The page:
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Ironing out dents in wood

Discussion in 'Question of the Day' started by ship, Jan 25, 2007.

  1. ship

    ship Senior Team Emeritus Premium Member

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    So there is a practice that's about of ironing out dents in wood but it's not well defind. Here is some questions about the technique that in being answered, might make the concept easy enough for others to feel comfortable in using - using the water around the ding to swell the fibers of the wood back to shape.

    1) This technique is safe to do on both non-finished and pre-finished furniture. If it works on pre-finished furniture also, is there types of finish that it will or will not work on or will the steam/heat damage a finish?

    2) A damp cloth is put over the material to get the dent out of, Iron placed on it. Are you placing water in the dent and letting it soak in first, or using the water within an iron to further steam the dent? Do you do both or one? How long does it take or what do you watch for?

    3) Is there an optimum type of cloth to use or some types of material in general to stay away from?

    4) How large a ding is this recommended for and how many times can you if at all re-attempt this before it damages the surface? How long before re-attempts.

    5) Re-sanding completes the technique, how soon afterwards?

    6) And oh' by the way, what temperature should that iron be set at for best results?
     
    Last edited: Jan 25, 2007
  2. Van

    Van CBMod CB Mods Premium Member

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    Steaming wood to get out small imperfections is a time honored technique that does work.


    1) This technique is safe to do on both non-finished and pre-finished furniture. If it works on pre-finished furniture also, is there types of finish that it will or will not work on or will the steam/heat damage a finish?

    Ship I'm going to assume that is a question begining with, "Is this technique...?" This technicque will work on unfinished wood, and possibly wood with simple shellac on it. I would not guarranttee the results on any finished wood however as the finish will most likely deterioate during the process. If the finish isn't harmed by the steam the resulting movement in the wood, would, most likely, cause the finish to crack in that particular area.


    2) A damp cloth is put over the material to get the dent out of, Iron placed on it. Are you placing water in the dent and letting it soak in first, or using the water within an iron to further steam the dent? Do you do both or one? How long does it take or what do you watch for?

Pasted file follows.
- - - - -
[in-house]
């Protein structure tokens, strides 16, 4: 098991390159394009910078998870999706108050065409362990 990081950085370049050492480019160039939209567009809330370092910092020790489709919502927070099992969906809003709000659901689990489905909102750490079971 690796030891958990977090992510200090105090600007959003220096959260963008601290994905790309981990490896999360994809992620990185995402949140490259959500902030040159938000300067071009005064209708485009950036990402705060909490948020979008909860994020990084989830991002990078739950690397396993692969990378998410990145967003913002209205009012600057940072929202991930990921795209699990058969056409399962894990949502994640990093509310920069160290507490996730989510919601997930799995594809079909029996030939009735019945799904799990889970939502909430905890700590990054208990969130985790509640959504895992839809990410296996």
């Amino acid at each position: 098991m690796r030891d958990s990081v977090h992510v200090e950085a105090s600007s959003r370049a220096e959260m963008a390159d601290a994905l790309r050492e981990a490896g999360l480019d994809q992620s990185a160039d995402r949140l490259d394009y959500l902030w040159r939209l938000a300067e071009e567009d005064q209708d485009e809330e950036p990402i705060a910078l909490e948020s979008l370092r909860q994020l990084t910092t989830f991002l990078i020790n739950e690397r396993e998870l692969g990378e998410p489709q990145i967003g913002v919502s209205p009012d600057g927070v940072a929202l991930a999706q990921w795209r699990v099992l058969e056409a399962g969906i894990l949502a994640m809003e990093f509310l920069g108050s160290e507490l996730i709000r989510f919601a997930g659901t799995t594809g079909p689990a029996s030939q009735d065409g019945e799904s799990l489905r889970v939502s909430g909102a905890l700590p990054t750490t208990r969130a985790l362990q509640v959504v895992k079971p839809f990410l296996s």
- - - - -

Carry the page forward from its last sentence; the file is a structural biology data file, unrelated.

I prefer to place a small amount of water on the dent and let it soak in, then repeat you don't want the water to soak into the surrounding area too much as it will raise the hole area.

    3) Is there an optimum type of cloth to use or some types of material in general to stay away from?

    Washcloth, shoprag, any thicker material will do. Just remember you don't want to use too much water over too large an area or you will wind up raising the entire area

    4) How large a ding is this recommended for and how many times can you if at all re-attempt this before it damages the surface? How long before re-attempts.

    Anything bigger than 1/4" x 3/4" I've never had too much success at. You are basically hydrating the fibers in a particular area, and if the damage is spread over too large an area the fibers usually won't line up right. Keep trting it till you're exhausted, disgusted, or successful. < kind of like this business we're in.>

    5) Re-sanding completes the technique, how soon afterwards?

    Give it a day, if possible, the fibers may shrink back down and you want to make sure they aren't going to.

    6) And oh' by the way, what temperature should that iron be set at for best results?

    Hot, any thing in like the cotton / linen setting but something suficient to make steam. An Iron, typically will not "burn" the surface of wood, it just doesn't get that hot. That being said, some woods will discolor more easily than others. You want to leave the iron on the area long enough the the wood surface seems mostly dry. It's the process of evaporaing the water out of the wood that causes the area to return to normal.

    Wetting wood between sandings with either alcohol or water is a technique often used to prep wood for final finishes when dealling with high quality finishes and furniture. Lightly dragging a damp cloth over the surface of the wood < in the direction of the grain, not against it !> causes loose fiber ends to swell so that when you come back over with the next sanding pass you take every loose fiber with the paper. This is reccomended when dealing with really fine grades of paper in the order of 600 - 1400 something that you might use when prepping a face for french polishing. the important thing to remember is that you must let the water evaporate before sanding or the wood will "ball-up" and then it's back to the 320 - 400 grit paper.

    Hope that helps / answers the question.
     

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